Any successful “political revolution” will be fueled by ongoing shifts in public attitudes. Majorities of Americans now favor taxing the rich, raising the minimum wage, immigration reform, abortion rights, marriage equality, criminal justice reform, and action to curb the climate crisis.

A political revolution is based on the idea that majorities make change. It is not enough for majorities to believe in an idea, they must actively fight for it. While important shifts against the ultra-right have taken place on key issues, the electorate is still deeply divided, with a substantial section misled, disillusioned, and disengaged. To be transformative, a movement must have an organized expression in every community. It must fight uncompromisingly against racism, sexism, homophobia, transphobia, anti-Muslim and anti-immigrant attacks, and all efforts to divide.

White working-class communities are considered a key demographic for the GOP and are targets of the worst kind of racist and reactionary ideas. They cannot be abandoned to the embrace of the extreme right and its ideology of hate. A political revolution calls for a 50-state strategy including turning red states and districts blue and defeating the GOP in its stronghold – the “Deep South.”

Political independence

The loose coalition that presently aligns itself with the Democratic Party – including organized labor; organizations and movements in communities of color; the women’s, immigrant, LGTBQ, student, and environmental movements – is in constant motion, changing in response to real life experiences.

Intertwined with the fight against the right is the ongoing process of building political independence. And it is here that I disagree most strongly with both Doug Henwood and Gregor Baszak, our two giant-slayers from the lead-off to this article. Far from being liquidated into the Democratic Party, I see the labor-led democratic movement becoming increasingly assertive, growing in influence, and establishing politically independent structures both inside and outside the Democratic Party.

The AFL-CIO no longer gives directly to the DNC but funds its own voter education and mobilization efforts. It develops its own strategic outlook, and is increasingly training and running trade union activists for public office. There are rich examples of the growth of independent structures including MoveOn, Democracy for America, Progressive Democrats of America, and the Working Families Party.

Politically independent movements are beginning to take root in Chicago. Developments include the establishment of several independent political organizations working in and outside the Democratic Party and an increasing number of independent challenges to machine candidates. This process is in its early stages and foreshadows the eventual establishment of a real people’s party.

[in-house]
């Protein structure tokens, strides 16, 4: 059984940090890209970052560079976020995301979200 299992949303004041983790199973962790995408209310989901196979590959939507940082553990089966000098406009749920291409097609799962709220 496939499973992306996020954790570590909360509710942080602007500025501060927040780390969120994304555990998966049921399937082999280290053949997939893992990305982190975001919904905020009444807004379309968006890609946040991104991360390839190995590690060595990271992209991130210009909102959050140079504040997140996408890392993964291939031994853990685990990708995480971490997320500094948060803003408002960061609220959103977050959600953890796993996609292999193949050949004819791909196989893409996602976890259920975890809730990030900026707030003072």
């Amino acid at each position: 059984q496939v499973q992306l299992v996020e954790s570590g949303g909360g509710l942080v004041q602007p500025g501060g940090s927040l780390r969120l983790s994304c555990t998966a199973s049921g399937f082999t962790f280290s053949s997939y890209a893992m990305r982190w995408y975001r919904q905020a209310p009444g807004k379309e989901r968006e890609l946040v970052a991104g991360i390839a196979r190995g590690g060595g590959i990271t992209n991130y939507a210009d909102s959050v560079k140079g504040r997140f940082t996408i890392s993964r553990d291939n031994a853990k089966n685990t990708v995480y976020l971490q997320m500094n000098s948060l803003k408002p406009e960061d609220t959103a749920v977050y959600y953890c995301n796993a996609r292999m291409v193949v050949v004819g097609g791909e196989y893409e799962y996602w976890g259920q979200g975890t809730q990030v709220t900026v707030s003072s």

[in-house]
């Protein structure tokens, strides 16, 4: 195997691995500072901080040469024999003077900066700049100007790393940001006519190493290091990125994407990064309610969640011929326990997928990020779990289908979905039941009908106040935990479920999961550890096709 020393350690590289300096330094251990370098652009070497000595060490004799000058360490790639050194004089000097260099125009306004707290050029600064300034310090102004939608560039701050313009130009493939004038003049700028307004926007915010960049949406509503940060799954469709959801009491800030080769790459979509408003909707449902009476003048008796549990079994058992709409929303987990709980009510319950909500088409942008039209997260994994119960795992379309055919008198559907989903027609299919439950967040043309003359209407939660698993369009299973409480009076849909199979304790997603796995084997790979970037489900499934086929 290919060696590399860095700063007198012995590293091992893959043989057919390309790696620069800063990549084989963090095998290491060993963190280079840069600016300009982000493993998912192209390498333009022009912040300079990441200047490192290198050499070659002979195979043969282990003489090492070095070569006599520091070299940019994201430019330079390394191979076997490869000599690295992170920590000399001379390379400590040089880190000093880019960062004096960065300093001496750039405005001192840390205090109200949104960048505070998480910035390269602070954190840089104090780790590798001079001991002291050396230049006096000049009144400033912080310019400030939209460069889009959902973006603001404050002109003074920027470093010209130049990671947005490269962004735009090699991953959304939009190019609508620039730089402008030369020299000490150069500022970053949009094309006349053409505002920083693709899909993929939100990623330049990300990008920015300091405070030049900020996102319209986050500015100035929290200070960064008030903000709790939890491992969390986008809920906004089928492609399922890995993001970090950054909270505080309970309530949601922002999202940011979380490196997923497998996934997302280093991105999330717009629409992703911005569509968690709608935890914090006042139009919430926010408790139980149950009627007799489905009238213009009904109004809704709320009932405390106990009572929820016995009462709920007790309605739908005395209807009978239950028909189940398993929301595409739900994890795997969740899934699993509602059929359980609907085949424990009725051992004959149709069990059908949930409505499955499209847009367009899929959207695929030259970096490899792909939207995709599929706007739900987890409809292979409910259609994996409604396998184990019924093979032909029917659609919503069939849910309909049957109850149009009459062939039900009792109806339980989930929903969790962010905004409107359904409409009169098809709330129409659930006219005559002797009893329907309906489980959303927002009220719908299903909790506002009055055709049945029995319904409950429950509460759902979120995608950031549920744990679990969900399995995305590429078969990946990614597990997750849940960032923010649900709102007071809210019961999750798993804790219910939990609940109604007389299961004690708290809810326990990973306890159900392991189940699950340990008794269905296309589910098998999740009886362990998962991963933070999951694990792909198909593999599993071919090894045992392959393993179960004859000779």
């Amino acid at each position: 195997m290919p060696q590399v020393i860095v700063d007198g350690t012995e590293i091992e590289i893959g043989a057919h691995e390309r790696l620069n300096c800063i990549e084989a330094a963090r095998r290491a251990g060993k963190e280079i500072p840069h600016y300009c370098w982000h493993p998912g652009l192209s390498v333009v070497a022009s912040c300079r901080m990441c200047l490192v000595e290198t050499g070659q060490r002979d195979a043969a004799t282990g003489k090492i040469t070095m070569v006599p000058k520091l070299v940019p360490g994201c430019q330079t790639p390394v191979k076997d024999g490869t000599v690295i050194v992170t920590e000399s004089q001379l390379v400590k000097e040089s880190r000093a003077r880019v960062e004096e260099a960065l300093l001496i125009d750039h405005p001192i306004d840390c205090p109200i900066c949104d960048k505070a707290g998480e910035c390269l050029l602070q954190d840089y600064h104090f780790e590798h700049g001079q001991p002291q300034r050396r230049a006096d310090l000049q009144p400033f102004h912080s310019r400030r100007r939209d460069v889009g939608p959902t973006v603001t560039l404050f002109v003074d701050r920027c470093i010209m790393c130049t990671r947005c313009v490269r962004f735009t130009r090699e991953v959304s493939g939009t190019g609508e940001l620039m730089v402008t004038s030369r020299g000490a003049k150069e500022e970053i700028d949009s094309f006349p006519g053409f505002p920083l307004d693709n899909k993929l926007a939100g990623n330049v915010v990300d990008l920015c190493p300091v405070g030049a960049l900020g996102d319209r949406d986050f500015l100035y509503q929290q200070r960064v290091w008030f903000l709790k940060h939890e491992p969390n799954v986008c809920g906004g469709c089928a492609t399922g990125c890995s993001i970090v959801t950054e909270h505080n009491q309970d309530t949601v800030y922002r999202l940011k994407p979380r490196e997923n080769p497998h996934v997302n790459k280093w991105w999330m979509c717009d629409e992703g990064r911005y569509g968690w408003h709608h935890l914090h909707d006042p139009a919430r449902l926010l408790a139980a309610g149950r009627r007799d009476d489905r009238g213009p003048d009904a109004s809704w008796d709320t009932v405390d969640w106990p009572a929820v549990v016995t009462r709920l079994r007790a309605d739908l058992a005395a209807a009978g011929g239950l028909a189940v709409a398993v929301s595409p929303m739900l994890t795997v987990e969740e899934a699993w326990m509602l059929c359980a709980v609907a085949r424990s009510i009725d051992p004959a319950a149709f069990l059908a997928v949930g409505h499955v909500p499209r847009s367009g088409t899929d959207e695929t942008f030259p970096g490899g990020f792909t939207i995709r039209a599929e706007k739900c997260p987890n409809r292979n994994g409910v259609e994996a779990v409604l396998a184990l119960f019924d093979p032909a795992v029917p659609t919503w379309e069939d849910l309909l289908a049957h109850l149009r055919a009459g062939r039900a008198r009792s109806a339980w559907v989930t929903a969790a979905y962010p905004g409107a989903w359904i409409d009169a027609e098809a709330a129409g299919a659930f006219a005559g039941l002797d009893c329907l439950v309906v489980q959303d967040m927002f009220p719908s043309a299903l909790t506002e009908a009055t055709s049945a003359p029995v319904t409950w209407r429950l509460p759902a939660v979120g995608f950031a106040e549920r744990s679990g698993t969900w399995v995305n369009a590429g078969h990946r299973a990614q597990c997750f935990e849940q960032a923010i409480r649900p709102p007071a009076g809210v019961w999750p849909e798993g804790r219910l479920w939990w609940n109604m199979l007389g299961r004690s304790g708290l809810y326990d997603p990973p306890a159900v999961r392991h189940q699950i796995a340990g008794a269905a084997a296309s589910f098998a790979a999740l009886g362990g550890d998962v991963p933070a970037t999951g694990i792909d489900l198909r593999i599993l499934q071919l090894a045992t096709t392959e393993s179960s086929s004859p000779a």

A defeat of the right – and especially winning the Senate and House – could constitute a political turning point, creating new possibilities for advancing the struggle. It would create more favorable circumstances to reform the electoral system itself, build the labor movement, and broaden and deepen coalitions.

Out of decisive turning points come new stages of struggle, including for more radical reforms.


If either Sanders or Clinton are elected, their administrations will face unrelenting pressure and obstruction from (in Sanders’ case) Wall Street, the military-industrial complex, the fossil fuel industry, right-wing think tanks, the mass media, and, of course, right-wing elements in the oligarchy. In addition, the Democratic Party’s neoliberal establishment will reassert itself in the post-election period, casting aside elements of the program upon which the election pivoted.

Contrary to what Henwood or Baszak might have us believe, Clinton and Sanders aren’t the giants we need to slay.

What is important is that voters and movements remain engaged after the elections. When President Obama was elected in 2008 voters thought they had done their duty and went home. The void was filled by GOP obstruction and the Tea Party. Low voter turnout in 2010 and 2014 led to GOP control of Congress and statehouses across the country.

The challenge before labor, communities of color, women, youth, the LGBTQ community, climate justice and other democratic forces is to continue to build the biggest, broadest, most diverse and tactically mature movement possible to win in 2016 and set the stage for bigger victories ahead.

Photo: AFL-CIO President Richard Trumka (3rd L) marches with Jack Ahern, President of the NYC Central Labor Council (3rd R) and other leaders at a rally in New York, N.Y.   |  AP


John Bachtell
John Bachtell

John Bachtell is president of Long View Publishing Co., the publisher of People's World. He is active in electoral, labor, environmental, and social justice struggles. He grew up in Ohio, where he attended Antioch College in Yellow Springs. He currently lives in Chicago.